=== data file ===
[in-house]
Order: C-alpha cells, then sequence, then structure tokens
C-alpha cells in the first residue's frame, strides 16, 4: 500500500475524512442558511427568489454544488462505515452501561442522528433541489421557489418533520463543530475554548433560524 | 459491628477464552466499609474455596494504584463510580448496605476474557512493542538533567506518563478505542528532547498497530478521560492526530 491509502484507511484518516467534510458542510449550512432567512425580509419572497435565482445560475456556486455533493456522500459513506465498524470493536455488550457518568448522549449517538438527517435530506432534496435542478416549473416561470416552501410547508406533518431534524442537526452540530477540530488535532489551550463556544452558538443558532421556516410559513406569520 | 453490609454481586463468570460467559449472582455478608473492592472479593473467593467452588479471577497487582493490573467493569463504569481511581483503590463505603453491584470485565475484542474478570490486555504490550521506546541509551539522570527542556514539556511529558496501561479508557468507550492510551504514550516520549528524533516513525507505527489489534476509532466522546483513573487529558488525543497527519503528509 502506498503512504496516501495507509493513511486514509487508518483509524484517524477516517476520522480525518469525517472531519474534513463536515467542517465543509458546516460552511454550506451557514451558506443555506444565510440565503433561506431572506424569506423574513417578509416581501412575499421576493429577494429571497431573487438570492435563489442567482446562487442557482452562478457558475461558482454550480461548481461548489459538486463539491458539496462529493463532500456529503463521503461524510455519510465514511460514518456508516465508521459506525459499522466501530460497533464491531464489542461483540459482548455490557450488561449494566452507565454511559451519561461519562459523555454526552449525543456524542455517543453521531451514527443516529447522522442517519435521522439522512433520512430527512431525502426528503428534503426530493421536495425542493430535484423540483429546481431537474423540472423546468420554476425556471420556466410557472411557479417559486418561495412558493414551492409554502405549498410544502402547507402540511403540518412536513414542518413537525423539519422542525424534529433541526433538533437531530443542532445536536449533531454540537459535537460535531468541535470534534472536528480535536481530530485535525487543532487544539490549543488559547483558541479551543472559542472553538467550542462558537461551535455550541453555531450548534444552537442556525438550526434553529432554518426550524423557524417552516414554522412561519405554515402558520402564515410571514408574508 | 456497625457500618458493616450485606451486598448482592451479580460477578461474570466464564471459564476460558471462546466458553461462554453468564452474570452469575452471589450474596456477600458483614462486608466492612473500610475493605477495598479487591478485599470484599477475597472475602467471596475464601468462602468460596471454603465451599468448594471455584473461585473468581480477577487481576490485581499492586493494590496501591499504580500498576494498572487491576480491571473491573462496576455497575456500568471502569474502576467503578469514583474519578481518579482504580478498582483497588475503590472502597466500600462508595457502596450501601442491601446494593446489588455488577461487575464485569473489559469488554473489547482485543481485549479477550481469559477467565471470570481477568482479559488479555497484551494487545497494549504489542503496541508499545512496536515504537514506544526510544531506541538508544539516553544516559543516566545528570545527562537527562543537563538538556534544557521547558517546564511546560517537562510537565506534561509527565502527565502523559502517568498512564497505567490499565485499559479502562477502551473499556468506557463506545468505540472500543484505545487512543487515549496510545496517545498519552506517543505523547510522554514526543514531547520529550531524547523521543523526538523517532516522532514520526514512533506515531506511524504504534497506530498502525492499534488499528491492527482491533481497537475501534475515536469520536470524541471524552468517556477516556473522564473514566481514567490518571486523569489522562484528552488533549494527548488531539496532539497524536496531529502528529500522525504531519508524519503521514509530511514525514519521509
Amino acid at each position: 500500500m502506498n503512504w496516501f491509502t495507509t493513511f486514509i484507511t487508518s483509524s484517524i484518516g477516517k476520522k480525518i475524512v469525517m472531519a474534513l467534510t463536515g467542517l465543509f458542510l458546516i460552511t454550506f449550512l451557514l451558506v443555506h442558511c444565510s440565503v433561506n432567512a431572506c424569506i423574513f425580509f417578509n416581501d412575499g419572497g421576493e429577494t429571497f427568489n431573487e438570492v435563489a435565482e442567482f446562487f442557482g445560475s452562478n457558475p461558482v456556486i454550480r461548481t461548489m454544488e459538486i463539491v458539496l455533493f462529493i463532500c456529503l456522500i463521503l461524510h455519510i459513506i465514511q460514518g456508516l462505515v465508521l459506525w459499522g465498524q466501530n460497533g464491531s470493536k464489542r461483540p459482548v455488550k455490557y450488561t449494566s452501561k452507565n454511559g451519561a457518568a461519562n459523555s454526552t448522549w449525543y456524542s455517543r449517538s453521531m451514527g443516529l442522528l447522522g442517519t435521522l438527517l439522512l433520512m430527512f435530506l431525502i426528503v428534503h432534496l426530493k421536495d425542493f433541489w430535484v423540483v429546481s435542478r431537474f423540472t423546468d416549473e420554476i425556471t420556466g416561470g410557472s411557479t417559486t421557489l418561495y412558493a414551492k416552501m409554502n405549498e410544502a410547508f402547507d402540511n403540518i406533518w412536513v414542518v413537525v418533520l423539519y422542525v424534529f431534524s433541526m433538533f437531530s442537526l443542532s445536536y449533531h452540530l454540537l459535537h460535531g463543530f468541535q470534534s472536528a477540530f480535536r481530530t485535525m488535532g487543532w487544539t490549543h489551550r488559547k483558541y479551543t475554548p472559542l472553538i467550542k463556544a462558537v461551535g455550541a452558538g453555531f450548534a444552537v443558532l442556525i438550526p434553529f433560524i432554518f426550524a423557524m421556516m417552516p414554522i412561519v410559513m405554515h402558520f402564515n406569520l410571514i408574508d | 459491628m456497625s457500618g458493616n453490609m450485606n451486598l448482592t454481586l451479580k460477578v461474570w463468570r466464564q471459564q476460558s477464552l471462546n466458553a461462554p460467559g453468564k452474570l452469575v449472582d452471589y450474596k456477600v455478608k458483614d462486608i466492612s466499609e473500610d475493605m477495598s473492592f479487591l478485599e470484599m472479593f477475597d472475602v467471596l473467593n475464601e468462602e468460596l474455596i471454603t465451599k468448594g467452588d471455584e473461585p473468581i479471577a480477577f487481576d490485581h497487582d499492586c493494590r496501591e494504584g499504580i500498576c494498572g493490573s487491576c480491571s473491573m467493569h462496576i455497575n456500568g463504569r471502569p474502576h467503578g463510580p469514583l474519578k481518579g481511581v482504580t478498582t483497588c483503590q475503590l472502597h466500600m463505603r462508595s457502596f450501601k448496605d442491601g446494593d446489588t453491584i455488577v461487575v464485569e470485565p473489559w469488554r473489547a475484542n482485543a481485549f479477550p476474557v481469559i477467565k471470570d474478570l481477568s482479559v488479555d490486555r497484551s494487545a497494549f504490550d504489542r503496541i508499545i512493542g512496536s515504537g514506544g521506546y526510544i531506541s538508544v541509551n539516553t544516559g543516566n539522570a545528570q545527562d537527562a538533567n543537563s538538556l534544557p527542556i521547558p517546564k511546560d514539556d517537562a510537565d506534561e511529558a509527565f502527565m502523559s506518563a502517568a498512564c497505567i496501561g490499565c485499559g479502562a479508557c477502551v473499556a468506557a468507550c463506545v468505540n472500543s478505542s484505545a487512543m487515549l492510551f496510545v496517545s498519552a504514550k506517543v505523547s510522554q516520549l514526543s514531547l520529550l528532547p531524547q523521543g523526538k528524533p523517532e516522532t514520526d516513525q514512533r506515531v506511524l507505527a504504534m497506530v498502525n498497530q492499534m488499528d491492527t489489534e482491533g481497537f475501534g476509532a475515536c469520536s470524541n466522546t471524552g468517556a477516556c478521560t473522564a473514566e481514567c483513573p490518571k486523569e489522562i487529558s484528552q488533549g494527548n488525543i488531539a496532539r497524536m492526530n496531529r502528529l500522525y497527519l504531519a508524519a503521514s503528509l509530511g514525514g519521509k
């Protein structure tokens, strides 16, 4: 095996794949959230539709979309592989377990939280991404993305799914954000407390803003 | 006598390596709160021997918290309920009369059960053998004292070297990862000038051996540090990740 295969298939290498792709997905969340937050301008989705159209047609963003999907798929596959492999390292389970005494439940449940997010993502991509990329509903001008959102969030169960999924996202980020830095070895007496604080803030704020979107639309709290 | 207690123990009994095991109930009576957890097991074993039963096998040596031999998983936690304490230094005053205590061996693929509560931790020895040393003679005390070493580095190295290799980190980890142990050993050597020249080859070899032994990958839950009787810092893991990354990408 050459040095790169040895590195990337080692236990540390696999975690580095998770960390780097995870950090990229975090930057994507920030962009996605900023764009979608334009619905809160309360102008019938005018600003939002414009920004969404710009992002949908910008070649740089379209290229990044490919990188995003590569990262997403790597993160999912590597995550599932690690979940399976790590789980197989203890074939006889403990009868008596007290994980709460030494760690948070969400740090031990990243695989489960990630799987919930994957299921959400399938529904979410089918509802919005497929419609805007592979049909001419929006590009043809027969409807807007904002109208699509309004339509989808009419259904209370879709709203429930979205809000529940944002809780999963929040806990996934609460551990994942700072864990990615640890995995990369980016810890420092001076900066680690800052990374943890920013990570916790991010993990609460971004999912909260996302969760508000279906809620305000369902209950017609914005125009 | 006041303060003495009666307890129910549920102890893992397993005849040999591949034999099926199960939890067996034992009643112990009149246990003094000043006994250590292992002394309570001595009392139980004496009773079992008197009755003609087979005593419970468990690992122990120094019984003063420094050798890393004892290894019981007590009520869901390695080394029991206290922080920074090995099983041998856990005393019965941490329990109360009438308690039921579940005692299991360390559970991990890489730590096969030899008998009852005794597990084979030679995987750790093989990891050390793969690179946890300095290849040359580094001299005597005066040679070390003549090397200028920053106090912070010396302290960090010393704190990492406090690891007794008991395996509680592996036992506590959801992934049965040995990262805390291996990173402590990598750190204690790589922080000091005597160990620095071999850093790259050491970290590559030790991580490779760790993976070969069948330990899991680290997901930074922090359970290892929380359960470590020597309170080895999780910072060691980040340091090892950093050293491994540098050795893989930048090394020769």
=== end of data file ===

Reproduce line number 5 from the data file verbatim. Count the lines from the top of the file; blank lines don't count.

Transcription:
């Protein structure tokens, strides 16, 4: 095996794949959230539709979309592989377990939280991404993305799914954000407390803003 | 006598390596709160021997918290309920009369059960053998004292070297990862000038051996540090990740 295969298939290498792709997905969340937050301008989705159209047609963003999907798929596959492999390292389970005494439940449940997010993502991509990329509903001008959102969030169960999924996202980020830095070895007496604080803030704020979107639309709290 | 207690123990009994095991109930009576957890097991074993039963096998040596031999998983936690304490230094005053205590061996693929509560931790020895040393003679005390070493580095190295290799980190980890142990050993050597020249080859070899032994990958839950009787810092893991990354990408 050459040095790169040895590195990337080692236990540390696999975690580095998770960390780097995870950090990229975090930057994507920030962009996605900023764009979608334009619905809160309360102008019938005018600003939002414009920004969404710009992002949908910008070649740089379209290229990044490919990188995003590569990262997403790597993160999912590597995550599932690690979940399976790590789980197989203890074939006889403990009868008596007290994980709460030494760690948070969400740090031990990243695989489960990630799987919930994957299921959400399938529904979410089918509802919005497929419609805007592979049909001419929006590009043809027969409807807007904002109208699509309004339509989808009419259904209370879709709203429930979205809000529940944002809780999963929040806990996934609460551990994942700072864990990615640890995995990369980016810890420092001076900066680690800052990374943890920013990570916790991010993990609460971004999912909260996302969760508000279906809620305000369902209950017609914005125009 | 006041303060003495009666307890129910549920102890893992397993005849040999591949034999099926199960939890067996034992009643112990009149246990003094000043006994250590292992002394309570001595009392139980004496009773079992008197009755003609087979005593419970468990690992122990120094019984003063420094050798890393004892290894019981007590009520869901390695080394029991206290922080920074090995099983041998856990005393019965941490329990109360009438308690039921579940005692299991360390559970991990890489730590096969030899008998009852005794597990084979030679995987750790093989990891050390793969690179946890300095290849040359580094001299005597005066040679070390003549090397200028920053106090912070010396302290960090010393704190990492406090690891007794008991395996509680592996036992506590959801992934049965040995990262805390291996990173402590990598750190204690790589922080000091005597160990620095071999850093790259050491970290590559030790991580490779760790993976070969069948330990899991680290997901930074922090359970290892929380359960470590020597309170080895999780910072060691980040340091090892950093050293491994540098050795893989930048090394020769």